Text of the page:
Sunday, October 16, 2011

Religion and State in Israel - October 17, 2011 (Section 1)

Religion and State in Israel

October 17, 2011 (Section 1) (see also Section 2)

If you are reading in email or RSS feed, please click here to read ONLINE

Editor – Joel Katz

Religion and State in Israel is not affiliated with any organization or movement.

Israel High Court upholds ban on Sukkot gender segregation in Jerusalem

By Oz Rosenberg October 16, 2011

The High Court of Justice upheld a ban on gender segregation in Jerusalem’s Mea She’arim neighborhood on Sunday.

During this year’s Sukkot celebrations, police gave ultra-Orthodox leaders of Mea She'arim's Toldos Aharon community permission to erect a barrier dividing the street by gender, despite the fact that, last year, the High Court ordered community leaders to revoke the segregation they imposed on women on Sukkot.

…The High Court has now ordered that this will be the last year that police can permit the erection of such a barrier.

High Court: Take down gender-separation barrier in J'lem

By Jeremy Sharon October 16, 2011

Rachel Azaria:

“In the public domain there is one law for everyone,” she told the Jerusalem Post. “If people want to be extreme in their own homes then that’s fine but the if this radicalization spreads to public places it is unacceptable.

“This kind of separation is humiliating for women. Whether it’s being confined to the back of the buses or being told to use alternative streets, and it is women who are having to deal with the take-over of religion by extremists.

Moreover, women in the Haredi community are afraid to speak out for fear of being ostracized and this is why the state needs to step in.”

High Court outlaws sex segregation partitions in Haredi area

By Aviad Glickman October 16, 2011

The court ordered the appointment of a special liaison between the police and the residents to address complaints concerning the issue.

'Stop sex segregation on Haredi street'

By Kobi Nahshoni October 16, 2011

Jerusalem Council Member Rachel Azaria petitioned the High Court of Justice on Friday against the Israel Police and Jerusalem Municipality, which she said were allowing extreme ultra-Orthodox elements to illegally impose sex segregation on the streets of Mea Shearim during the holiday of Sukkot.

Azaria claims that the sex segregation in a public space, by "ushers acting like a sort of militia," seriously violates the dignity, freedom and freedom of movement of the passersby, and dishonors the court, which accepted the claim on this matter last year and ordered the police to fulfill their duty and enforce the law.

Mea She'arim to ban women from certain Jerusalem streets during Sukkot

By Oz Rosenberg October 11, 2011

The ultra-Orthodox community in Mea She'arim is planning to impose gender segregation in the Jerusalem neighborhood's streets on Sukkot, despite a High Court order forbidding it.

"This year will be the the same as last year," a senior ultra-Orthodox official told Haaretz.

"We're not doing it to harm women. 15,000 men are coming and 1,500 women, so we're simply moving the women to Shivtei Yisrael Street, from which they will enter the women's section," an ultra-Orthodox official told Haaretz.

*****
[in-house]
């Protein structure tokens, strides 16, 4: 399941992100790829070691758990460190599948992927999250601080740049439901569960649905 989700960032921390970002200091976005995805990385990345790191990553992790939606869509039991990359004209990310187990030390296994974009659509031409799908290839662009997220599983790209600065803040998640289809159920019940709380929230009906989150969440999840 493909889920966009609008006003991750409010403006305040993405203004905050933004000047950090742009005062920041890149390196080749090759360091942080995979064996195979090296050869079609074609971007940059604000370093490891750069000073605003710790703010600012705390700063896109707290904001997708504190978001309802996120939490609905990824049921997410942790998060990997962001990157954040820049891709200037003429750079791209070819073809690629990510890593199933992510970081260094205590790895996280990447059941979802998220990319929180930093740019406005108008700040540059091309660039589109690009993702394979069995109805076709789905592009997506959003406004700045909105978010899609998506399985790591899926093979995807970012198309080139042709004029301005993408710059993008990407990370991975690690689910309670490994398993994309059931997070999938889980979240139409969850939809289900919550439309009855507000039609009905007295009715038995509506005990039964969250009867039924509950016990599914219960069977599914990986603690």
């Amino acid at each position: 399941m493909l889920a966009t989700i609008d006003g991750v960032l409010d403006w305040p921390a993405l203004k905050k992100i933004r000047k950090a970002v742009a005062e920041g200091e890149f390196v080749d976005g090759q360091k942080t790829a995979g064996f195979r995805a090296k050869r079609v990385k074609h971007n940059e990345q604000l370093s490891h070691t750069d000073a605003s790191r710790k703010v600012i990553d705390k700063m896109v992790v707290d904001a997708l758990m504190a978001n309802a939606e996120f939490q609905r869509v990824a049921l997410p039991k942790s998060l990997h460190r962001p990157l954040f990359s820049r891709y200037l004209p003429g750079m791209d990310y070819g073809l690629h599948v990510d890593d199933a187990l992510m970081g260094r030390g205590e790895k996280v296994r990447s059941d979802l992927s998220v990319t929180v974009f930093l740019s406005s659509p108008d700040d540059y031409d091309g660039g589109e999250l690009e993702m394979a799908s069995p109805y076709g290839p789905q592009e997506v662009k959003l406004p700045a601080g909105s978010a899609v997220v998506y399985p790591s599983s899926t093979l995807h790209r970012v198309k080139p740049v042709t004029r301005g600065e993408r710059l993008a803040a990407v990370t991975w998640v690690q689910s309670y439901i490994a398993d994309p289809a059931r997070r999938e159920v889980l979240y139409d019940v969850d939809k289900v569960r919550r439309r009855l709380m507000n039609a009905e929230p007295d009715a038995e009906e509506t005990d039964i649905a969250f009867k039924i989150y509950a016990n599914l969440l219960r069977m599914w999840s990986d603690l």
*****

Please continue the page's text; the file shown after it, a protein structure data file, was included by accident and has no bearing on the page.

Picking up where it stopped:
Haredi group tries to bar woman from street on Succot

By Jeremy Sharon October 12, 2011

The Free Israel movement, which lobbies against the imposition of religious standards on public life, sent letters to Jerusalem Mayor Nir Barkat and the Jerusalem district police commander Nissan Shaham calling on them “to take the necessary steps to prevent gender segregation this year,” and threatened to take the issue to court if such moves were not forthcoming.

Israeli court separates church from state

By Anne Barker October 11, 2011

Click here for AUDIO interview

Irit Rosenblum is a lawyer at a non-government organisation New Family - which campaigns for family rights.

She says not only could civil marriage soon become routine in Israel, it may also force amendments to laws for example on surrogacy or sperm donation.


Right now what we're doing for example in cases of "surrogation" and the donors are non-Jews, the surrogate mothers are non-Jews, we have to convert the children for Judaism because we define each person by his religion.

VIDEO: Secularism struggle

Click here for VIDEO

I refuse to get married in Israel

By Yehonatan Opinion October 10, 2011

I wasn’t scared of moving in together with Shira, after only a few months into our relationship, it felt like the right thing to do.

I wasn’t scared of the commitment of adopting a dog together only two days after we moved in – that too felt like the right thing to do.

I wasn’t scared of meeting her family, her friends or her colleagues, nor was I scared of kneeling down and proposing to her – that too felt like the right thing to do.

Telling my mother that we’re not planning on getting officially married – now that was scary.

Chinese Jews feel more at home in Israel

By Benjamin Haas October 16, 2011

Because the community intermarried and based Jewishness on patrilineal heritage rather than matrilineal, the norm in Judaism, Kaifeng Jews who want to move to Israel need to undergo Orthodox conversions under Israeli law.